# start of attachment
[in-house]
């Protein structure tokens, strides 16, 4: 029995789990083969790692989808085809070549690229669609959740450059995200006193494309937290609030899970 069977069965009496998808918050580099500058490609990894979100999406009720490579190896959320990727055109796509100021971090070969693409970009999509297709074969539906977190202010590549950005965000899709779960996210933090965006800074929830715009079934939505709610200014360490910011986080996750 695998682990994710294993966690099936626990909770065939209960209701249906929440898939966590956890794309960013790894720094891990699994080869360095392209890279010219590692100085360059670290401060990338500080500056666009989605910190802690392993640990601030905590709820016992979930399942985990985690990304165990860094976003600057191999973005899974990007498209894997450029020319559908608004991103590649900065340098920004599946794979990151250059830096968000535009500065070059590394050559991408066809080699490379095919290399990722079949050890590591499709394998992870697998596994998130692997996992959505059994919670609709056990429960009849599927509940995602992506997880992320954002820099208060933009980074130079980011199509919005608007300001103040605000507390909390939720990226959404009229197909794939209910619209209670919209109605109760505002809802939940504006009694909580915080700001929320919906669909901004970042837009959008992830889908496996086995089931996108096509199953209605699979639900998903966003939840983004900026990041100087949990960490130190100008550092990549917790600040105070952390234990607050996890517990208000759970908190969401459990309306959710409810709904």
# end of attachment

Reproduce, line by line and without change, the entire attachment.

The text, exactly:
[in-house]
């Protein structure tokens, strides 16, 4: 029995789990083969790692989808085809070549690229669609959740450059995200006193494309937290609030899970 069977069965009496998808918050580099500058490609990894979100999406009720490579190896959320990727055109796509100021971090070969693409970009999509297709074969539906977190202010590549950005965000899709779960996210933090965006800074929830715009079934939505709610200014360490910011986080996750 695998682990994710294993966690099936626990909770065939209960209701249906929440898939966590956890794309960013790894720094891990699994080869360095392209890279010219590692100085360059670290401060990338500080500056666009989605910190802690392993640990601030905590709820016992979930399942985990985690990304165990860094976003600057191999973005899974990007498209894997450029020319559908608004991103590649900065340098920004599946794979990151250059830096968000535009500065070059590394050559991408066809080699490379095919290399990722079949050890590591499709394998992870697998596994998130692997996992959505059994919670609709056990429960009849599927509940995602992506997880992320954002820099208060933009980074130079980011199509919005608007300001103040605000507390909390939720990226959404009229197909794939209910619209209670919209109605109760505002809802939940504006009694909580915080700001929320919906669909901004970042837009959008992830889908496996086995089931996108096509199953209605699979639900998903966003939840983004900026990041100087949990960490130190100008550092990549917790600040105070952390234990607050996890517990208000759970908190969401459990309306959710409810709904």